"Riveting."--The New York Times

"Compelling... dramatic... Venkatesh gives readers a window into a way of life that few Americans understand."--Newsweek

"An eye-opening account into an underserved city within the city."--Chicago Tribune

"The achievement of Gang Leader for a Day is to give the dry statistics a raw, beating heart."--The Boston Globe

"A rich portrait of the urban poor, drawn not from statistics but from viivd tales of their lives and his, and how they intertwined."--The Economist

"A sensative, sympathetic, unpatronizing portrayal of lives that are ususally ignored or lumped into ill-defined stereotype."--Finanical Times

Sudhir Venkatesh’s latest book Floating City: A Rogue Sociologist Lost and Found in New York’s Underground Economy--a memoir of sociological investigation revealing the true face of America’s most diverse city--was published in September 2013 by Penguin Press


 

 




From the Trade Paperback edition.
Katherine Boo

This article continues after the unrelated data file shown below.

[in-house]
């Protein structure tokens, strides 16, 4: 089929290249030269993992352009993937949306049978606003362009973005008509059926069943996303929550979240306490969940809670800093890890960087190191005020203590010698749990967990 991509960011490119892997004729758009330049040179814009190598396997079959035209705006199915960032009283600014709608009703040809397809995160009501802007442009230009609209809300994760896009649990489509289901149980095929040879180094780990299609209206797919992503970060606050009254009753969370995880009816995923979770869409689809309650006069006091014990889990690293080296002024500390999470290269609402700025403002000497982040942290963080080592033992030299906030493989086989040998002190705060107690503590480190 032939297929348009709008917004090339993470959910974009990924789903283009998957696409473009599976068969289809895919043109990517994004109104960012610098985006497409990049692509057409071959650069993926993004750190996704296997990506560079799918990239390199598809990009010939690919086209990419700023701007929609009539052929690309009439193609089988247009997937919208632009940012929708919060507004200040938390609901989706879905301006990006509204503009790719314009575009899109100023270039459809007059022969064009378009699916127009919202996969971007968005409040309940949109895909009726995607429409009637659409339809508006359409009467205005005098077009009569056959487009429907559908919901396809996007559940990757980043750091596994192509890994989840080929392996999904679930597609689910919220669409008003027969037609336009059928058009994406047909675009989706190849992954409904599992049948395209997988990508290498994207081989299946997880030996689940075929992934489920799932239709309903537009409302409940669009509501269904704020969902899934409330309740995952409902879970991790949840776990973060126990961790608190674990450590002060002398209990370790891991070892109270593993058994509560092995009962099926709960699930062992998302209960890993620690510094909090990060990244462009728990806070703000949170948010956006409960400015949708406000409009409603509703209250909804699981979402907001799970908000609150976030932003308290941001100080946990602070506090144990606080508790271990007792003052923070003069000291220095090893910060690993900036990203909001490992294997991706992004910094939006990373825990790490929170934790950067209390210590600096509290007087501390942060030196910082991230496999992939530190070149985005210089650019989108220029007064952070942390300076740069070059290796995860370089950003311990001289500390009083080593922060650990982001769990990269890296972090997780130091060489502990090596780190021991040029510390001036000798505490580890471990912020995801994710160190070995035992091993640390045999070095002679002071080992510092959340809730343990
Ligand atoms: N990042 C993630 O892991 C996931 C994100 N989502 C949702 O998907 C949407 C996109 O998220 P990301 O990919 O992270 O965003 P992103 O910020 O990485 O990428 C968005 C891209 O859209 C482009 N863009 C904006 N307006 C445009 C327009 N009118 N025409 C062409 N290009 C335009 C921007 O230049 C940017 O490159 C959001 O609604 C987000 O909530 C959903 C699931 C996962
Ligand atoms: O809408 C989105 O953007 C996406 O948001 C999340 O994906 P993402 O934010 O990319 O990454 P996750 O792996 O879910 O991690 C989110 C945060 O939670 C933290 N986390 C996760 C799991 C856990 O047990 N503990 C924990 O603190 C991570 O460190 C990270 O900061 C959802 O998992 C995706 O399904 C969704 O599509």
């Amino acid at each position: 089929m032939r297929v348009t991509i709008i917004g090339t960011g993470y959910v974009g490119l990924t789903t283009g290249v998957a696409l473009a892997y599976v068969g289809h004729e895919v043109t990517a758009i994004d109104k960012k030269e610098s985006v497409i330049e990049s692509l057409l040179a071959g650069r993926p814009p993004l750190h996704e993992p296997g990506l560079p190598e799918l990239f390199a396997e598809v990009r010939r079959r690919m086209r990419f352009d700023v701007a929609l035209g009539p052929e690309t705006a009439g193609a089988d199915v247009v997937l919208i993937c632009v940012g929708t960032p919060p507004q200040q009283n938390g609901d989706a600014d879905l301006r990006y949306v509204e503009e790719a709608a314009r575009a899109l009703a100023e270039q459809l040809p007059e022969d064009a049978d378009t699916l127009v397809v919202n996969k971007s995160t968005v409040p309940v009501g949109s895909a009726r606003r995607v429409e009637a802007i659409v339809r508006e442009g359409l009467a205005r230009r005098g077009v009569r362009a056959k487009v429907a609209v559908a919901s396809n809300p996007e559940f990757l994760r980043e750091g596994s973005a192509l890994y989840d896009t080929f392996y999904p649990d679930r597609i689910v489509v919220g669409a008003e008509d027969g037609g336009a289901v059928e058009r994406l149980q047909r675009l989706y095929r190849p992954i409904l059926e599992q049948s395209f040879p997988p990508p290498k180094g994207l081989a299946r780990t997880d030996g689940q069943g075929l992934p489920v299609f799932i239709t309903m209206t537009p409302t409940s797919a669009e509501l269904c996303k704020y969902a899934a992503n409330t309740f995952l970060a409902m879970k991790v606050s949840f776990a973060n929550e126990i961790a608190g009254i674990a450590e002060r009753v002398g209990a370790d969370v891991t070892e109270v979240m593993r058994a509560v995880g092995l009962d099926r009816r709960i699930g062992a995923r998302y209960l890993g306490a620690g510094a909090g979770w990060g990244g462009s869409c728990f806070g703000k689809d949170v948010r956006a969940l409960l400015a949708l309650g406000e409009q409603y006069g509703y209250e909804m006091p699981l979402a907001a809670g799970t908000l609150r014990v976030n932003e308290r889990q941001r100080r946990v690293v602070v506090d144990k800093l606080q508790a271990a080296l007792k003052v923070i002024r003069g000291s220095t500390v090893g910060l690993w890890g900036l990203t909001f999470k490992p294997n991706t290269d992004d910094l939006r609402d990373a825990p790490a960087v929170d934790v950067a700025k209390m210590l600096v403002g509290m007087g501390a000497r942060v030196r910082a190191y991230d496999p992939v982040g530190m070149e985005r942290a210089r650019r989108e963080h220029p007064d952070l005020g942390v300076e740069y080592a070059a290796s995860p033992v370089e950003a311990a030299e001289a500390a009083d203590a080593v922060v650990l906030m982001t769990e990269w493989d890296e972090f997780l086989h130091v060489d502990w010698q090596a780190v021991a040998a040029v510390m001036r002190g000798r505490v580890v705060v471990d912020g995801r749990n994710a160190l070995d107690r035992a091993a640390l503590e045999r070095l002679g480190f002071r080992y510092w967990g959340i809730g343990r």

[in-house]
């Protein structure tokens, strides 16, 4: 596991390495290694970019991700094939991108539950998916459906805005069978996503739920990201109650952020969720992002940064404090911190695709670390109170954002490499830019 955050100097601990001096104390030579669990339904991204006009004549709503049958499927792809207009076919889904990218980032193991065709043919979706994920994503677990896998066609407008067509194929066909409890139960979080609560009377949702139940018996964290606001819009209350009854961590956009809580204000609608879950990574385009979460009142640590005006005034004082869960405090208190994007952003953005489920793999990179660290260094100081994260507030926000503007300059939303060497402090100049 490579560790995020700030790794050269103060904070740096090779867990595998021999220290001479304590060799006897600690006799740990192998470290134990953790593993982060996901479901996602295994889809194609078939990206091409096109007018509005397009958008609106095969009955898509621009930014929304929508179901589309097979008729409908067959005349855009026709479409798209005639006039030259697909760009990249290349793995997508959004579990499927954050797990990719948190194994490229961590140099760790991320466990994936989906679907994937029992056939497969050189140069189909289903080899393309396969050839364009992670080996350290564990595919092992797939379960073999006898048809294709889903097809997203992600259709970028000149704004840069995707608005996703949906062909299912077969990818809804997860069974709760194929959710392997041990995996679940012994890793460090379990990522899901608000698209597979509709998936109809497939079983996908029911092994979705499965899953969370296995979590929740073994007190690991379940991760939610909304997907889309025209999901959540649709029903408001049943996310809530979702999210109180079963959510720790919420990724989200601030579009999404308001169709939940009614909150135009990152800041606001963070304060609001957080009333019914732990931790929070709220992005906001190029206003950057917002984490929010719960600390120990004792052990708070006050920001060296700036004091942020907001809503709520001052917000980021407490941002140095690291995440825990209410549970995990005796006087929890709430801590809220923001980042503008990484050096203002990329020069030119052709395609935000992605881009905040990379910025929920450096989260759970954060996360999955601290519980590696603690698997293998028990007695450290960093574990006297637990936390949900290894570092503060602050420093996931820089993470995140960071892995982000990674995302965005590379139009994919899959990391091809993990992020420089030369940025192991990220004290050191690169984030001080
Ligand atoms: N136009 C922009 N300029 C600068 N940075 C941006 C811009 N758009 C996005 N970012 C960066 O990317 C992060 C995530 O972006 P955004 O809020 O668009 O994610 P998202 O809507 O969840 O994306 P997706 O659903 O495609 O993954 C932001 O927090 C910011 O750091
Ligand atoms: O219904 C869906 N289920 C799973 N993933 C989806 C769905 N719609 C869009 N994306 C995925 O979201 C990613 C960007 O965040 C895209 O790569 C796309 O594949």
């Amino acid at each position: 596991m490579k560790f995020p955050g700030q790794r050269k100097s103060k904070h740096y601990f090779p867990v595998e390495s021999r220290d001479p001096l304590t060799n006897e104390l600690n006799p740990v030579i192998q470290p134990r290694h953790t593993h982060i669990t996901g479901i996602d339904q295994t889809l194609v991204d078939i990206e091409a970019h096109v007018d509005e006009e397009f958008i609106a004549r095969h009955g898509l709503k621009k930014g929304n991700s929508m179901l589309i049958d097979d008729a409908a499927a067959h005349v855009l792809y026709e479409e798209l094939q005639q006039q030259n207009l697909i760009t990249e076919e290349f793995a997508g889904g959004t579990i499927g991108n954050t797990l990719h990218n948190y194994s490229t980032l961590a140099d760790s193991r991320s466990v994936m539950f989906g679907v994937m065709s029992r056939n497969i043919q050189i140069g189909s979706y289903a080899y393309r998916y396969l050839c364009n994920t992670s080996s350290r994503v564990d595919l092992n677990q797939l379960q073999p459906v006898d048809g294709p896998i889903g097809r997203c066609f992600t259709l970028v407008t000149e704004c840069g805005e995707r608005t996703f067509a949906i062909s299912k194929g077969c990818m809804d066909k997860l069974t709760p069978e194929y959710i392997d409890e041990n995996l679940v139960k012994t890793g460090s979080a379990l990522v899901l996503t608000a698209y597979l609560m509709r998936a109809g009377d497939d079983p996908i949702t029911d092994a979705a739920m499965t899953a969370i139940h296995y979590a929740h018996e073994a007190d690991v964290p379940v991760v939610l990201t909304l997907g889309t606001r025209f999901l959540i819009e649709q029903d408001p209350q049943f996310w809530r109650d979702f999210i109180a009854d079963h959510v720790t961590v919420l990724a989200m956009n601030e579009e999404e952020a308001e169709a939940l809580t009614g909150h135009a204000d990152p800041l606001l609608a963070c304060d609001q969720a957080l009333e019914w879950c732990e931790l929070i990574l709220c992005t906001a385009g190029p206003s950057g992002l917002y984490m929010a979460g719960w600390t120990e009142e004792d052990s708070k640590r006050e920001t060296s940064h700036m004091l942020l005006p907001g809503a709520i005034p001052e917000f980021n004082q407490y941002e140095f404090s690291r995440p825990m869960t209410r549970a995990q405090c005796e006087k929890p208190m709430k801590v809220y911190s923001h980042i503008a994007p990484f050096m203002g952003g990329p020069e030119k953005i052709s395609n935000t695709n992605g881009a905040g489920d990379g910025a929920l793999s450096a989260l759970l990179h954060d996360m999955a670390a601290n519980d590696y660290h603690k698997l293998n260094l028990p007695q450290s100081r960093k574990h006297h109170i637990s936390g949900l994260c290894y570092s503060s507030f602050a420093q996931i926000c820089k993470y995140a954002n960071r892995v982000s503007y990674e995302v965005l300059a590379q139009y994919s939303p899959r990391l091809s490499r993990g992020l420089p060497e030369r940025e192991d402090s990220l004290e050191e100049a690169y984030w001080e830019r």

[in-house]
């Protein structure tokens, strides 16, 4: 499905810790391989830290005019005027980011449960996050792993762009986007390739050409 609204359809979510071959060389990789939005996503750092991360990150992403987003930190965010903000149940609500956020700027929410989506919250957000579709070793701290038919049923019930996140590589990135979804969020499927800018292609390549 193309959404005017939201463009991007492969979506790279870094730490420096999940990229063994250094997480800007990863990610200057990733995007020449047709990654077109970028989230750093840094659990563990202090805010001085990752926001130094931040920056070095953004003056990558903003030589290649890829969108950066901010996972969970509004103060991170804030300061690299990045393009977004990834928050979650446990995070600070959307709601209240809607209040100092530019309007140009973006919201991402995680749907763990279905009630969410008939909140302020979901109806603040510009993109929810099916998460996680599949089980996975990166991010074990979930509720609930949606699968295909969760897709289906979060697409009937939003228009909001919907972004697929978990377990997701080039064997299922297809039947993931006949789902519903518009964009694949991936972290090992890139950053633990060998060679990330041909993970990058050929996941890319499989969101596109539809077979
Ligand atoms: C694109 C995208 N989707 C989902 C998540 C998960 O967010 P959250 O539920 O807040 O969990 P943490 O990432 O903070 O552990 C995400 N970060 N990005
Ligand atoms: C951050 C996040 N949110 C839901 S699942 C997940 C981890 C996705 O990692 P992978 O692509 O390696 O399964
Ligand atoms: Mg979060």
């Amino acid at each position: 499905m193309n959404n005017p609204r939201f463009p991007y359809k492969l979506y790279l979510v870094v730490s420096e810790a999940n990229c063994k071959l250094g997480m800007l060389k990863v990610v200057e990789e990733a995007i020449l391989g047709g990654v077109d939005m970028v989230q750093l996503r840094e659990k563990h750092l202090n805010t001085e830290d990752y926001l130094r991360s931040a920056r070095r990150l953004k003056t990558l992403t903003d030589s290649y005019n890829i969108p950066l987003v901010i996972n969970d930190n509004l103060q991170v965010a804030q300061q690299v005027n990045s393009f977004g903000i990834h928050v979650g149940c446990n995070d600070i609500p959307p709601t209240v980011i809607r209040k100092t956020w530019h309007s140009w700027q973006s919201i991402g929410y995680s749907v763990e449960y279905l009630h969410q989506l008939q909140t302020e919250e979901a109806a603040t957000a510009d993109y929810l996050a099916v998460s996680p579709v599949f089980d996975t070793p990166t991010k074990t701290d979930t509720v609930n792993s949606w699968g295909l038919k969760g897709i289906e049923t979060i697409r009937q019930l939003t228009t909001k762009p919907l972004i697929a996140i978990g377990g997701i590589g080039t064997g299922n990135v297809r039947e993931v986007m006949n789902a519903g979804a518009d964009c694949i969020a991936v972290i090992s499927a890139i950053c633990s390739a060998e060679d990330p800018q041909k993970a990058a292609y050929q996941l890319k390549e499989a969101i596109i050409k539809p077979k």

In this brilliant, breathtaking book by Pulitzer Prize winner Katherine Boo, a bewildering age of global change and inequality is made human through the dramatic story of families striving toward a better life in Annawadi, a makeshift settlement in the shadow of luxury hotels near the Mumbai airport. As India starts to prosper, the residents of Annawadi are electric with hope. Abdul, an enterprising teenager, sees “a fortune beyond counting” in the recyclable garbage that richer people throw away. Meanwhile Asha, a woman of formidable ambition, has identified a shadier route to the middle class. With a little luck, her beautiful daughter, Annawadi’s “most-everything girl,” might become its first female college graduate. And even the poorest children, like the young thief Kalu, feel themselves inching closer to their dreams. But then Abdul is falsely accused in a shocking tragedy; terror and global recession rock the city; and suppressed tensions over religion, caste, sex, power, and economic envy turn brutal. With intelligence, humor, and deep insight into what connects people to one another in an era of tumultuous change, Behind the Beautiful Forevers, based on years of uncompromising reporting, carries the reader headlong into one of the twenty-first century’s hidden worlds—and into the hearts of families impossible to forget.